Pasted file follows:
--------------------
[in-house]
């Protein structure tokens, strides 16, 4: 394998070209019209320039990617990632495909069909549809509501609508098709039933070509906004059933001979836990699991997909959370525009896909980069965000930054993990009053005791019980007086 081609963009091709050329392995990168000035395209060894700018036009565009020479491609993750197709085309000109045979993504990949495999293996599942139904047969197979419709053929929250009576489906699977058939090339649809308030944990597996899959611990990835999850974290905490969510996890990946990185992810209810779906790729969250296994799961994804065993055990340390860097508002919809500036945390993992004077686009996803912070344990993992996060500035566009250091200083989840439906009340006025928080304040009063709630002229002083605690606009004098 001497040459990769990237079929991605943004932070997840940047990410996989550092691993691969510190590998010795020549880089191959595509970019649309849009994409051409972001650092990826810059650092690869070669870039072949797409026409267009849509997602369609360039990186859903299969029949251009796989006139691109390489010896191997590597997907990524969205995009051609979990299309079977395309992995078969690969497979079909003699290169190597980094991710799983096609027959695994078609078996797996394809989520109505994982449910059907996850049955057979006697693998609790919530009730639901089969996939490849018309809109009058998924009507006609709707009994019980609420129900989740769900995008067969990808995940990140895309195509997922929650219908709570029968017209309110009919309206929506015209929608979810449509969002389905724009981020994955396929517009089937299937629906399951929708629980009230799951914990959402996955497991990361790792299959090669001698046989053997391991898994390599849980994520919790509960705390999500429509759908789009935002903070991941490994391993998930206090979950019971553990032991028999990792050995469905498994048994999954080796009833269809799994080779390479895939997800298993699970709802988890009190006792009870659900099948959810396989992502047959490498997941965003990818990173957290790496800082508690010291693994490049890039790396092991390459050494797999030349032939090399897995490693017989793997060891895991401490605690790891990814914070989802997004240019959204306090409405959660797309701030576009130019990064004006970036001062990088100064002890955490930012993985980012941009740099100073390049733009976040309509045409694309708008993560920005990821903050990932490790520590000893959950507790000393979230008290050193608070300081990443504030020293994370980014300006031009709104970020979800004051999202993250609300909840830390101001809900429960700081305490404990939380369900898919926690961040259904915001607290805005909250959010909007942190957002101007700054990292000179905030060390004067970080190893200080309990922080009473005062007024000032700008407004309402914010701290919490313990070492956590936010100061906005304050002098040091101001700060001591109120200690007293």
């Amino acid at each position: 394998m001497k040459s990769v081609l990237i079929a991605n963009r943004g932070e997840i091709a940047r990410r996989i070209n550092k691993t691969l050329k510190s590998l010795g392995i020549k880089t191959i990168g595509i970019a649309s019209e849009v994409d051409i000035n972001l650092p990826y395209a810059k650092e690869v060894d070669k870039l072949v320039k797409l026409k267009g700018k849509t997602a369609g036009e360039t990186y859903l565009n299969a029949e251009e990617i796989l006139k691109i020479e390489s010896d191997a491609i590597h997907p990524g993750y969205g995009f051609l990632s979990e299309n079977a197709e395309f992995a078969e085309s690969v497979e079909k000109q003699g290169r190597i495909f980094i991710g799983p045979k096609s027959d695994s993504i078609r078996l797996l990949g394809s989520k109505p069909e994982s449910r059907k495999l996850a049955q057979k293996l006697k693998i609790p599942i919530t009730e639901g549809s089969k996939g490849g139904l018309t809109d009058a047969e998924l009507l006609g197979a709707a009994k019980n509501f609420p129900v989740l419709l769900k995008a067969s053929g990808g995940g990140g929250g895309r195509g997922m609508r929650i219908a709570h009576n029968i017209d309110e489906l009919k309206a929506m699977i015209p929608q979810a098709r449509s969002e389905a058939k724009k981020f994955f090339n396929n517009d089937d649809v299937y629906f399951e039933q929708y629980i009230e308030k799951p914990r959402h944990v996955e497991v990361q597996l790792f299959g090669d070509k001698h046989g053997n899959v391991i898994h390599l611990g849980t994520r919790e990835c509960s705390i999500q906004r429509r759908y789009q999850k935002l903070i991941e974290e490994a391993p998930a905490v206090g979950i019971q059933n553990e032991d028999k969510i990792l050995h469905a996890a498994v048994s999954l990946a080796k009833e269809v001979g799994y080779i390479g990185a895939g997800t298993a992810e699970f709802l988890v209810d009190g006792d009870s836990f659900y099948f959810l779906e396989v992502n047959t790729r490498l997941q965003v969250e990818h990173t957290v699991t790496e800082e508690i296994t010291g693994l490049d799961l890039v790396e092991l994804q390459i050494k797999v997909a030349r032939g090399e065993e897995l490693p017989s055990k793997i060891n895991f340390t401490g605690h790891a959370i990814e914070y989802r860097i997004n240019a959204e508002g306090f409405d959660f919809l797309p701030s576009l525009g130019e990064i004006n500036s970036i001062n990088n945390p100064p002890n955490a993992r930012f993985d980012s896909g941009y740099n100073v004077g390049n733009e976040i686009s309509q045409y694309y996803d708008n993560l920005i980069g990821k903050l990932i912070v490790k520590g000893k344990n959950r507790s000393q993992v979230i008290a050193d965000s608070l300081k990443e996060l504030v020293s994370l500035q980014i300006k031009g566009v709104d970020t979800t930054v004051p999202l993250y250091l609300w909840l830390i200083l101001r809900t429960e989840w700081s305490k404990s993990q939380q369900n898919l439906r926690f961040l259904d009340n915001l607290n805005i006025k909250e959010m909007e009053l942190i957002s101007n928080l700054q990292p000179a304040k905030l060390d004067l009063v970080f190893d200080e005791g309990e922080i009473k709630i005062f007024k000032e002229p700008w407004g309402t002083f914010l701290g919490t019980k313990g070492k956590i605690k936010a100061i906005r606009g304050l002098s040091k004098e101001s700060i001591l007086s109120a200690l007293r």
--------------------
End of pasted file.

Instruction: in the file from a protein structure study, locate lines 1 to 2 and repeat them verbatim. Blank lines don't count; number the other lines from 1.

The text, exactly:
[in-house]
């Protein structure tokens, strides 16, 4: 394998070209019209320039990617990632495909069909549809509501609508098709039933070509906004059933001979836990699991997909959370525009896909980069965000930054993990009053005791019980007086 081609963009091709050329392995990168000035395209060894700018036009565009020479491609993750197709085309000109045979993504990949495999293996599942139904047969197979419709053929929250009576489906699977058939090339649809308030944990597996899959611990990835999850974290905490969510996890990946990185992810209810779906790729969250296994799961994804065993055990340390860097508002919809500036945390993992004077686009996803912070344990993992996060500035566009250091200083989840439906009340006025928080304040009063709630002229002083605690606009004098 001497040459990769990237079929991605943004932070997840940047990410996989550092691993691969510190590998010795020549880089191959595509970019649309849009994409051409972001650092990826810059650092690869070669870039072949797409026409267009849509997602369609360039990186859903299969029949251009796989006139691109390489010896191997590597997907990524969205995009051609979990299309079977395309992995078969690969497979079909003699290169190597980094991710799983096609027959695994078609078996797996394809989520109505994982449910059907996850049955057979006697693998609790919530009730639901089969996939490849018309809109009058998924009507006609709707009994019980609420129900989740769900995008067969990808995940990140895309195509997922929650219908709570029968017209309110009919309206929506015209929608979810449509969002389905724009981020994955396929517009089937299937629906399951929708629980009230799951914990959402996955497991990361790792299959090669001698046989053997391991898994390599849980994520919790509960705390999500429509759908789009935002903070991941490994391993998930206090979950019971553990032991028999990792050995469905498994048994999954080796009833269809799994080779390479895939997800298993699970709802988890009190006792009870659900099948959810396989992502047959490498997941965003990818990173957290790496800082508690010291693994490049890039790396092991390459050494797999030349032939090399897995490693017989793997060891895991401490605690790891990814914070989802997004240019959204306090409405959660797309701030576009130019990064004006970036001062990088100064002890955490930012993985980012941009740099100073390049733009976040309509045409694309708008993560920005990821903050990932490790520590000893959950507790000393979230008290050193608070300081990443504030020293994370980014300006031009709104970020979800004051999202993250609300909840830390101001809900429960700081305490404990939380369900898919926690961040259904915001607290805005909250959010909007942190957002101007700054990292000179905030060390004067970080190893200080309990922080009473005062007024000032700008407004309402914010701290919490313990070492956590936010100061906005304050002098040091101001700060001591109120200690007293």